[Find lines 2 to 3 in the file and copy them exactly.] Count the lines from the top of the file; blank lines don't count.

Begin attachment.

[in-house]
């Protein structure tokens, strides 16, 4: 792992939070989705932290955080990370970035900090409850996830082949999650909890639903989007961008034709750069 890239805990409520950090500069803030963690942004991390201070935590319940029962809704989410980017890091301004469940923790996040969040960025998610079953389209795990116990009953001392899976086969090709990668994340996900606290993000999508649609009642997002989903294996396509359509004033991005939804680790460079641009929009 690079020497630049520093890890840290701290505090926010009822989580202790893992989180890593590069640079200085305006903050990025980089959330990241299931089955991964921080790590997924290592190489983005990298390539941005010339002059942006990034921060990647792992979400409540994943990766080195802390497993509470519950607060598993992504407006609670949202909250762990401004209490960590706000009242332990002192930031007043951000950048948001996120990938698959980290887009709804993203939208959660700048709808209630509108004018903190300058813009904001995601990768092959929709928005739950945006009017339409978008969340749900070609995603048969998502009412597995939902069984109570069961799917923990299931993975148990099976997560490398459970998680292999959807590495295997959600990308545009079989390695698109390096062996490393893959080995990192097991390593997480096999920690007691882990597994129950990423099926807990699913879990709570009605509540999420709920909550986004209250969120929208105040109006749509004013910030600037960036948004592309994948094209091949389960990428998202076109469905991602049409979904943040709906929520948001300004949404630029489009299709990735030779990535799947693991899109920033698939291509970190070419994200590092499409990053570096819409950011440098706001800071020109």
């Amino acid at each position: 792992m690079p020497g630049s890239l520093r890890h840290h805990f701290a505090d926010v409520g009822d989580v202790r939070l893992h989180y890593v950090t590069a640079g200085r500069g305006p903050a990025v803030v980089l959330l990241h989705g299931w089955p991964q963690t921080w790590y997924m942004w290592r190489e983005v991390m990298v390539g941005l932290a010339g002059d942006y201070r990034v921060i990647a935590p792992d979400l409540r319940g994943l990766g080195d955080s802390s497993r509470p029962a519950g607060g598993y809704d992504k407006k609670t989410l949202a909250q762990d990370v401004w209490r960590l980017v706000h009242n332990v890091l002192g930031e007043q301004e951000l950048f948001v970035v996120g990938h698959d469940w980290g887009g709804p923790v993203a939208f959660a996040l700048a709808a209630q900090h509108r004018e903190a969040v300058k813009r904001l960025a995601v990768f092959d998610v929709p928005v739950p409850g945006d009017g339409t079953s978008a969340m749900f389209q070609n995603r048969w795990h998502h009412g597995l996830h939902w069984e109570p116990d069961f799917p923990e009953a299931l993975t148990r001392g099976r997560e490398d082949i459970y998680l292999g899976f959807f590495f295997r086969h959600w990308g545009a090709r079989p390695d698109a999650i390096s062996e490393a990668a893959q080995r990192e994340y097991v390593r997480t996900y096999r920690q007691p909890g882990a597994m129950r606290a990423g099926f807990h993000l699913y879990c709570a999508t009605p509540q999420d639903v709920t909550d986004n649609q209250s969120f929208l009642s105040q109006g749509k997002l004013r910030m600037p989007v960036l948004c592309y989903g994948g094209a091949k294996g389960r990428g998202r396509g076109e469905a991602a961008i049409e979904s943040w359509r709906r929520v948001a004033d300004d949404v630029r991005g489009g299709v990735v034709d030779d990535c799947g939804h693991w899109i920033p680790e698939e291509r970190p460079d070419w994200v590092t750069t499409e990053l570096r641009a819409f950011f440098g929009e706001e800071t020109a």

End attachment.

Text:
């Protein structure tokens, strides 16, 4: 792992939070989705932290955080990370970035900090409850996830082949999650909890639903989007961008034709750069 890239805990409520950090500069803030963690942004991390201070935590319940029962809704989410980017890091301004469940923790996040969040960025998610079953389209795990116990009953001392899976086969090709990668994340996900606290993000999508649609009642997002989903294996396509359509004033991005939804680790460079641009929009 690079020497630049520093890890840290701290505090926010009822989580202790893992989180890593590069640079200085305006903050990025980089959330990241299931089955991964921080790590997924290592190489983005990298390539941005010339002059942006990034921060990647792992979400409540994943990766080195802390497993509470519950607060598993992504407006609670949202909250762990401004209490960590706000009242332990002192930031007043951000950048948001996120990938698959980290887009709804993203939208959660700048709808209630509108004018903190300058813009904001995601990768092959929709928005739950945006009017339409978008969340749900070609995603048969998502009412597995939902069984109570069961799917923990299931993975148990099976997560490398459970998680292999959807590495295997959600990308545009079989390695698109390096062996490393893959080995990192097991390593997480096999920690007691882990597994129950990423099926807990699913879990709570009605509540999420709920909550986004209250969120929208105040109006749509004013910030600037960036948004592309994948094209091949389960990428998202076109469905991602049409979904943040709906929520948001300004949404630029489009299709990735030779990535799947693991899109920033698939291509970190070419994200590092499409990053570096819409950011440098706001800071020109």
């Amino acid at each position: 792992m690079p020497g630049s890239l520093r890890h840290h805990f701290a505090d926010v409520g009822d989580v202790r939070l893992h989180y890593v950090t590069a640079g200085r500069g305006p903050a990025v803030v980089l959330l990241h989705g299931w089955p991964q963690t921080w790590y997924m942004w290592r190489e983005v991390m990298v390539g941005l932290a010339g002059d942006y201070r990034v921060i990647a935590p792992d979400l409540r319940g994943l990766g080195d955080s802390s497993r509470p029962a519950g607060g598993y809704d992504k407006k609670t989410l949202a909250q762990d990370v401004w209490r960590l980017v706000h009242n332990v890091l002192g930031e007043q301004e951000l950048f948001v970035v996120g990938h698959d469940w980290g887009g709804p923790v993203a939208f959660a996040l700048a709808a209630q900090h509108r004018e903190a969040v300058k813009r904001l960025a995601v990768f092959d998610v929709p928005v739950p409850g945006d009017g339409t079953s978008a969340m749900f389209q070609n995603r048969w795990h998502h009412g597995l996830h939902w069984e109570p116990d069961f799917p923990e009953a299931l993975t148990r001392g099976r997560e490398d082949i459970y998680l292999g899976f959807f590495f295997r086969h959600w990308g545009a090709r079989p390695d698109a999650i390096s062996e490393a990668a893959q080995r990192e994340y097991v390593r997480t996900y096999r920690q007691p909890g882990a597994m129950r606290a990423g099926f807990h993000l699913y879990c709570a999508t009605p509540q999420d639903v709920t909550d986004n649609q209250s969120f929208l009642s105040q109006g749509k997002l004013r910030m600037p989007v960036l948004c592309y989903g994948g094209a091949k294996g389960r990428g998202r396509g076109e469905a991602a961008i049409e979904s943040w359509r709906r929520v948001a004033d300004d949404v630029r991005g489009g299709v990735v034709d030779d990535c799947g939804h693991w899109i920033p680790e698939e291509r970190p460079d070419w994200v590092t750069t499409e990053l570096r641009a819409f950011f440098g929009e706001e800071t020109a």